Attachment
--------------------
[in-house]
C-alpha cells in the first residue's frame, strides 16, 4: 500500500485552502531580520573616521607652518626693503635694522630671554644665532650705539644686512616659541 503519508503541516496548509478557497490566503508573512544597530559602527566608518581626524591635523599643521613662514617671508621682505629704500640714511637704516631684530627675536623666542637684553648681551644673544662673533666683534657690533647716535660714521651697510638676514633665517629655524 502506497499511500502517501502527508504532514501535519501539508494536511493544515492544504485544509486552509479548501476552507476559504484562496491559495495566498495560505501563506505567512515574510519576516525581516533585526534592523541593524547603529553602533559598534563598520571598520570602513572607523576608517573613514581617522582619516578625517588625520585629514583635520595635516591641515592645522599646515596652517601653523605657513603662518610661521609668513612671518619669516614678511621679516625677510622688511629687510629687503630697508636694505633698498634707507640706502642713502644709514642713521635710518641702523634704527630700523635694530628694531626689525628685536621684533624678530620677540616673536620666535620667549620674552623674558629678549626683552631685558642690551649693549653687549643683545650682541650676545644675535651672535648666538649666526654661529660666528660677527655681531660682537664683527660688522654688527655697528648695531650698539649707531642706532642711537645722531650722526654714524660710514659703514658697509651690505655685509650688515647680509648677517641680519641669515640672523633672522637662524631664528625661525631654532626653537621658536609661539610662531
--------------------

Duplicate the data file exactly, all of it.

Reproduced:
[in-house]
C-alpha cells in the first residue's frame, strides 16, 4: 500500500485552502531580520573616521607652518626693503635694522630671554644665532650705539644686512616659541 503519508503541516496548509478557497490566503508573512544597530559602527566608518581626524591635523599643521613662514617671508621682505629704500640714511637704516631684530627675536623666542637684553648681551644673544662673533666683534657690533647716535660714521651697510638676514633665517629655524 502506497499511500502517501502527508504532514501535519501539508494536511493544515492544504485544509486552509479548501476552507476559504484562496491559495495566498495560505501563506505567512515574510519576516525581516533585526534592523541593524547603529553602533559598534563598520571598520570602513572607523576608517573613514581617522582619516578625517588625520585629514583635520595635516591641515592645522599646515596652517601653523605657513603662518610661521609668513612671518619669516614678511621679516625677510622688511629687510629687503630697508636694505633698498634707507640706502642713502644709514642713521635710518641702523634704527630700523635694530628694531626689525628685536621684533624678530620677540616673536620666535620667549620674552623674558629678549626683552631685558642690551649693549653687549643683545650682541650676545644675535651672535648666538649666526654661529660666528660677527655681531660682537664683527660688522654688527655697528648695531650698539649707531642706532642711537645722531650722526654714524660710514659703514658697509651690505655685509650688515647680509648677517641680519641669515640672523633672522637662524631664528625661525631654532626653537621658536609661539610662531